Friday, June 17, 2011

Getting Past What Your Characters Aren't

Welcome to our book talk on Bird by Bird. I know, the book has been out forever, but I missed the discussion group! Finally, this is my chance. I’m glad you’re here to discuss the chapter, “False Starts.” If you haven’t read the chapter, you must forget your groundless inhabitations and jump into the conversation. I learn so much from you.


“Brother Lawrence…saw all of us as trees in winter, with little to give, stripped of leaves and color and growth, whom God loves unconditionally anyway…When you write about your characters, we want to know all about their leaves and colors and growth. But we also want to know who they are when stripped of the surface show. So if you want to get to know your characters, you have to hang out with them long enough to see beyond all the things they aren’t.” Bird by Bird, Anne Lamott

All I have in my writing pocket right now is a seed of an idea. The story is peopled by shadows of characters—a middle-aged woman, her mother and father, perhaps a child, and another older man. Keeping the analogy of bare trees in mind, my characters are mere sprouts, indistinguishable from a stalk of corn or an oak at the moment.

I definitely need to hang out with them. Won’t you sit in? I heard an author interview on my favorite podcast, Pen on Fire. The author—can’t remember her name—interviews her characters as if preparing to write their biographies. She fills notebooks with notes.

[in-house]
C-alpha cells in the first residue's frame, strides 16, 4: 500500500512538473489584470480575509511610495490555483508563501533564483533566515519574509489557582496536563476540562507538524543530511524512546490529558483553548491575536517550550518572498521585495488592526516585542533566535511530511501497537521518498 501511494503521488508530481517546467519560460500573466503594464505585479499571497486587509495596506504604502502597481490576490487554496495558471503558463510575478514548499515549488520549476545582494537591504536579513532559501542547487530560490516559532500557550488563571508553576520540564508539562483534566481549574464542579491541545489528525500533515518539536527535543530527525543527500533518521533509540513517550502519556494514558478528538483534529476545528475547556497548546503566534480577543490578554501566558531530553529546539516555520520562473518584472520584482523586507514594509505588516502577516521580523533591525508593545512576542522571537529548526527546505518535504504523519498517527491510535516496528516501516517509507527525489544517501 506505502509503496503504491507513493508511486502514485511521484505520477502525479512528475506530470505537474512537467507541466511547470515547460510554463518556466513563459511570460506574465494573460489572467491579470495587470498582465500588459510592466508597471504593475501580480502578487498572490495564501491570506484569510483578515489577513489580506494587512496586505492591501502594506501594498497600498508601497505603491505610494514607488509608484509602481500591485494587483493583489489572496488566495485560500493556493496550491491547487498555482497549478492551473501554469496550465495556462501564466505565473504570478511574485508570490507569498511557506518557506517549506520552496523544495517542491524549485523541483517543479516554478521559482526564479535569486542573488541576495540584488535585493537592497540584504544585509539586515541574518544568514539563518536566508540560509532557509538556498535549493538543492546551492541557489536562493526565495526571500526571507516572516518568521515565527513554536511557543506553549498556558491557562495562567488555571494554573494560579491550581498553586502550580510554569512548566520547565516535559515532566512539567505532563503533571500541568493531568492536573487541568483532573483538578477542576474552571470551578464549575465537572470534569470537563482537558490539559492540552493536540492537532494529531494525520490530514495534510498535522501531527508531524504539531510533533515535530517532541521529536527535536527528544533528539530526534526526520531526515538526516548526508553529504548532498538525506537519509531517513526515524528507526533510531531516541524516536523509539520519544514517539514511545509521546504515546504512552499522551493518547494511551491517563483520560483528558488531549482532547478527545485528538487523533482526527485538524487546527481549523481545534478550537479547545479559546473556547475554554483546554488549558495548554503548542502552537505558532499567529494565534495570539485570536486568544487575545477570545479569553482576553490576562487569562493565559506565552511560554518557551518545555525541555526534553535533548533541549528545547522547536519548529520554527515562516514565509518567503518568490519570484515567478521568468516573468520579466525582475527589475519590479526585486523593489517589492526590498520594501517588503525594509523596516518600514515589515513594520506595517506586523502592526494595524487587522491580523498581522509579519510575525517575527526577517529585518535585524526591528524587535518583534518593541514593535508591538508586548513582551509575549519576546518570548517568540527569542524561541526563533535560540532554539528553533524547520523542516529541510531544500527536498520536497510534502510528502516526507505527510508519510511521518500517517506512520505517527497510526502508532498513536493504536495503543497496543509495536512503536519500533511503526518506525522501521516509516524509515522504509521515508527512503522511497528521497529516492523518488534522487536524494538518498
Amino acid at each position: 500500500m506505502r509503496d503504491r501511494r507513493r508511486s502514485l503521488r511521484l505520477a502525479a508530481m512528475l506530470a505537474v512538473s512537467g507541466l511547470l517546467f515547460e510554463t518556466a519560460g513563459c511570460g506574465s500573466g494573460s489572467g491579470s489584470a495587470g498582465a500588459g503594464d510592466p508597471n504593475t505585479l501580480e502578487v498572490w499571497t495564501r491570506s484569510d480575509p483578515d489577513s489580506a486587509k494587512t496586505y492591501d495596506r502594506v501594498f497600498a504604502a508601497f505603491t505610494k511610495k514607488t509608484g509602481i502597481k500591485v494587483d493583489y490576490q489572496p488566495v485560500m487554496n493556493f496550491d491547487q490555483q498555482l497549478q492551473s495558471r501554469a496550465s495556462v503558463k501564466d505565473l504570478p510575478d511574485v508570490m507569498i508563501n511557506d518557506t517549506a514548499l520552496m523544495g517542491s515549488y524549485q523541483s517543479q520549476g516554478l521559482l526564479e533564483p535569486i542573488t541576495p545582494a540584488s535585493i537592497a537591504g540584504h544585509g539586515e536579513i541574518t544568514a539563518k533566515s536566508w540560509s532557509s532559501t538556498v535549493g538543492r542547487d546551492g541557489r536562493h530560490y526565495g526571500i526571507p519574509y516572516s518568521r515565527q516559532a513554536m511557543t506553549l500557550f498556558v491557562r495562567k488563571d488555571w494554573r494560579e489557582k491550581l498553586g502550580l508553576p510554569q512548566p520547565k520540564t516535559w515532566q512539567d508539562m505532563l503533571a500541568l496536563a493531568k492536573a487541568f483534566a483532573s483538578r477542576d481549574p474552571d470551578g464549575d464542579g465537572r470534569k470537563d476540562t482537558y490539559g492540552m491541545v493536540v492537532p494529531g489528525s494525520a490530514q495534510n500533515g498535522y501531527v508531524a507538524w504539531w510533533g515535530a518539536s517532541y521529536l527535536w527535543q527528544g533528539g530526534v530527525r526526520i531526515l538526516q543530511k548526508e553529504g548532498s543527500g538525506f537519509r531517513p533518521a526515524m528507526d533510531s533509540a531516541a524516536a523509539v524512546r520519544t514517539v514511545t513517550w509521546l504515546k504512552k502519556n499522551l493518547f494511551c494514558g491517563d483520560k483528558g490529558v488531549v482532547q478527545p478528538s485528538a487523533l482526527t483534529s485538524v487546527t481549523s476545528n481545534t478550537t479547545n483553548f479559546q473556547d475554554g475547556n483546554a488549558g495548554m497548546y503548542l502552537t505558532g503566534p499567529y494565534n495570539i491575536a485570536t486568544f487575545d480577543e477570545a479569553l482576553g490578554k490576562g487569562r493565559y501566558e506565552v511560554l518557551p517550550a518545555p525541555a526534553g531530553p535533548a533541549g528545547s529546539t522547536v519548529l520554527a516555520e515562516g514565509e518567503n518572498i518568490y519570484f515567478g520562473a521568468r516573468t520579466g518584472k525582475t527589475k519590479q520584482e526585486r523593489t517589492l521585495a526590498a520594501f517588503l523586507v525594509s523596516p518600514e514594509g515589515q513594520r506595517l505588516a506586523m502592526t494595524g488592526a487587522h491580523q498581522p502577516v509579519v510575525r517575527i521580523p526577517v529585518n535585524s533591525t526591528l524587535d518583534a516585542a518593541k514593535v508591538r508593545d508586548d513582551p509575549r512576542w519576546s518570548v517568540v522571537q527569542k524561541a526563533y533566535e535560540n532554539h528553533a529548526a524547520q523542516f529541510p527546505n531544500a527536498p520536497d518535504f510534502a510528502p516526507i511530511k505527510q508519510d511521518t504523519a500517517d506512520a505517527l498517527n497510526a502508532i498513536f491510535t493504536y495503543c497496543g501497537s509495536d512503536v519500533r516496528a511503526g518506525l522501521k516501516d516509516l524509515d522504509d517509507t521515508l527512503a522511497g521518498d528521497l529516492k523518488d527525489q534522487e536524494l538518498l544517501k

Here is my first interview with Barb, my protag. We’re sitting at a sidewalk cafĂ© in a small California beach town, because this is my interview, and I can do it anywhere I want. There's coffee and lots of chocolate on the table, so this should go well.

Me: You look nervous, Barb.

Barb: Shouldn’t I be? I won’t have a secret left when you’ve filled your notebook.

Me: We’ll start slow. There’s no rush. We’re both after the same thing, the truth.

Barb: Really? The truth? I’m not sure I’m all that familiar with the concept anymore. I thought I was, but in the last six months…

Me: You’ve had the rug pulled out from under you?

Barb: I’ve been swallowed by a whale. Which way is up, really?

Me: Perhaps we should start earlier. What is your earliest memory?

Barb: That would have been the Maple Street house, I suppose. Before Gary. That’s my younger brother. I don’t know…

Me: You’re thinking of something.

Barb: It’s silly.

Me: Go on.

Barb: Okay, if you insist. I was hiding in the broom closet. In fact, I was sitting on Mom’s Electrolux. She was calling for me from the kitchen. I should have gone to her. I knew I should have. I heard it in her voice. She was getting angry. But I stayed in the closet. I remember having to go to the bathroom. Number two. I’m sure there’s some deep meaning to that. I remember reading something.

Me: I’ll do some research.

Barb: You will?

Me: What happened next?

Barb: I was afraid of having an accident but more afraid of coming out. I’d waited too long. She would know I’d hidden from her. Our house was small, not a manor house where a little girl could get lost in her dreams. Mom wanted something from me. I don’t remember what.

That’s it. That’s my first memory. Your book is going to be awfully boring.

Me: Not at all. Besides, we aren’t finished yet. Was anyone else there, in the house?

Barb: I don’t think so. I remember other times, and, you know, they could have been before the closet thing or after, now that I think about it. Once I screamed my throat raw, trying to avoid a nap. My temper was legendary, the topic at many a family function. And another time, I remember eating tomatoes, still warm from the summer sun, with my dad under the apple tree.

Me: Tell me more about your father.

Barb: Dad? Well, he has his passions. Of late, he’s a bit delusional. I worry about his arteries hardening. That would affect his thinking, wouldn’t it? Anyway, he’s always been a bit of a showman.

Me: Is he a good father?

Barb: I love my father very much.

Me: Perhaps my question was too broad. Did you and your father get along?